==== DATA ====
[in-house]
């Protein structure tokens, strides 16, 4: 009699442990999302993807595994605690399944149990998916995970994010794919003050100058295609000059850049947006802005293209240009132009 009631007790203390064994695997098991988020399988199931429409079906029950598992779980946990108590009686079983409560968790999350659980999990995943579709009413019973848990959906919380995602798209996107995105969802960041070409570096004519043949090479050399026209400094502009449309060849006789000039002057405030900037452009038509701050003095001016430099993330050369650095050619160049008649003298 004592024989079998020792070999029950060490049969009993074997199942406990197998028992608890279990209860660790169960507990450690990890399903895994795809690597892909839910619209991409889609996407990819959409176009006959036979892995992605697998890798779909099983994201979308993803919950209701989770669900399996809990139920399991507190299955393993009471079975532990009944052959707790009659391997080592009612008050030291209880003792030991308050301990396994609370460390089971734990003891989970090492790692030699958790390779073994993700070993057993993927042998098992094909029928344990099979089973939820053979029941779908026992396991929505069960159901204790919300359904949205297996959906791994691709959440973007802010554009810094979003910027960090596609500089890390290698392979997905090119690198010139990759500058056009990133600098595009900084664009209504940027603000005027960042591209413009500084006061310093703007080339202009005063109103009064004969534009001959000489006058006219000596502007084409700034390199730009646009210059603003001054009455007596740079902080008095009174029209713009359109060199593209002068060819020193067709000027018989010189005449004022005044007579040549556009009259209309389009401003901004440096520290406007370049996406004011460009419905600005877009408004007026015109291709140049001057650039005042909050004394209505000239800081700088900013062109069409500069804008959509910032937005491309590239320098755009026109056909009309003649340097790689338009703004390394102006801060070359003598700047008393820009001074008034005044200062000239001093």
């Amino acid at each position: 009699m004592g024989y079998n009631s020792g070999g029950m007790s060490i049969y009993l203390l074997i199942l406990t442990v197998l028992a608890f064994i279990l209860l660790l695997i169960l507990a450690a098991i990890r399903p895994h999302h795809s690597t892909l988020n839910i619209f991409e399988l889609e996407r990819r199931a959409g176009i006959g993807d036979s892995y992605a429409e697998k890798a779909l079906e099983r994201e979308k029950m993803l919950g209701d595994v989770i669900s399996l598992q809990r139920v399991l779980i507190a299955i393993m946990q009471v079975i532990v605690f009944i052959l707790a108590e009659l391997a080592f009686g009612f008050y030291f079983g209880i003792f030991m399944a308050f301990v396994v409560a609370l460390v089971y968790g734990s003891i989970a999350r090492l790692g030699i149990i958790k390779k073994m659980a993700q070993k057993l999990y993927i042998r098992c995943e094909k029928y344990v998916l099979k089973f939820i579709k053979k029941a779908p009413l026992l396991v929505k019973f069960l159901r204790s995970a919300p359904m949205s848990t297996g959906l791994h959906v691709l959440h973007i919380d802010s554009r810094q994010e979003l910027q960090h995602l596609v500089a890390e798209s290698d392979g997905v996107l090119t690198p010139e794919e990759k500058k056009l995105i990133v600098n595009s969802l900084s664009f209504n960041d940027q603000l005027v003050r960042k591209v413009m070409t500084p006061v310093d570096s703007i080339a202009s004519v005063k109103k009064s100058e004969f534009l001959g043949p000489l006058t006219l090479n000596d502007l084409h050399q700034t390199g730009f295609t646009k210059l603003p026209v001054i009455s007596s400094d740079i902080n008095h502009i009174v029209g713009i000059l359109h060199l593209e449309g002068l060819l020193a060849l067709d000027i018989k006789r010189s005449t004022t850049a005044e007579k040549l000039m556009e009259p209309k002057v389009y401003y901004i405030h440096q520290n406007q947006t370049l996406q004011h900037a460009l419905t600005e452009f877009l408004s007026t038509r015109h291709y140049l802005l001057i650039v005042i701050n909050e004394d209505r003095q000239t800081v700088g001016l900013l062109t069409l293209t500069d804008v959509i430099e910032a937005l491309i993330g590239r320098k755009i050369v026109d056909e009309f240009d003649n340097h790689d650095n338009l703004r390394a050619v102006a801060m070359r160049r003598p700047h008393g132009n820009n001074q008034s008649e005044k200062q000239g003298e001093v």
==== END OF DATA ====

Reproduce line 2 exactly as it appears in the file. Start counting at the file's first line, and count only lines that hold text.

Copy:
């Protein structure tokens, strides 16, 4: 009699442990999302993807595994605690399944149990998916995970994010794919003050100058295609000059850049947006802005293209240009132009 009631007790203390064994695997098991988020399988199931429409079906029950598992779980946990108590009686079983409560968790999350659980999990995943579709009413019973848990959906919380995602798209996107995105969802960041070409570096004519043949090479050399026209400094502009449309060849006789000039002057405030900037452009038509701050003095001016430099993330050369650095050619160049008649003298 004592024989079998020792070999029950060490049969009993074997199942406990197998028992608890279990209860660790169960507990450690990890399903895994795809690597892909839910619209991409889609996407990819959409176009006959036979892995992605697998890798779909099983994201979308993803919950209701989770669900399996809990139920399991507190299955393993009471079975532990009944052959707790009659391997080592009612008050030291209880003792030991308050301990396994609370460390089971734990003891989970090492790692030699958790390779073994993700070993057993993927042998098992094909029928344990099979089973939820053979029941779908026992396991929505069960159901204790919300359904949205297996959906791994691709959440973007802010554009810094979003910027960090596609500089890390290698392979997905090119690198010139990759500058056009990133600098595009900084664009209504940027603000005027960042591209413009500084006061310093703007080339202009005063109103009064004969534009001959000489006058006219000596502007084409700034390199730009646009210059603003001054009455007596740079902080008095009174029209713009359109060199593209002068060819020193067709000027018989010189005449004022005044007579040549556009009259209309389009401003901004440096520290406007370049996406004011460009419905600005877009408004007026015109291709140049001057650039005042909050004394209505000239800081700088900013062109069409500069804008959509910032937005491309590239320098755009026109056909009309003649340097790689338009703004390394102006801060070359003598700047008393820009001074008034005044200062000239001093």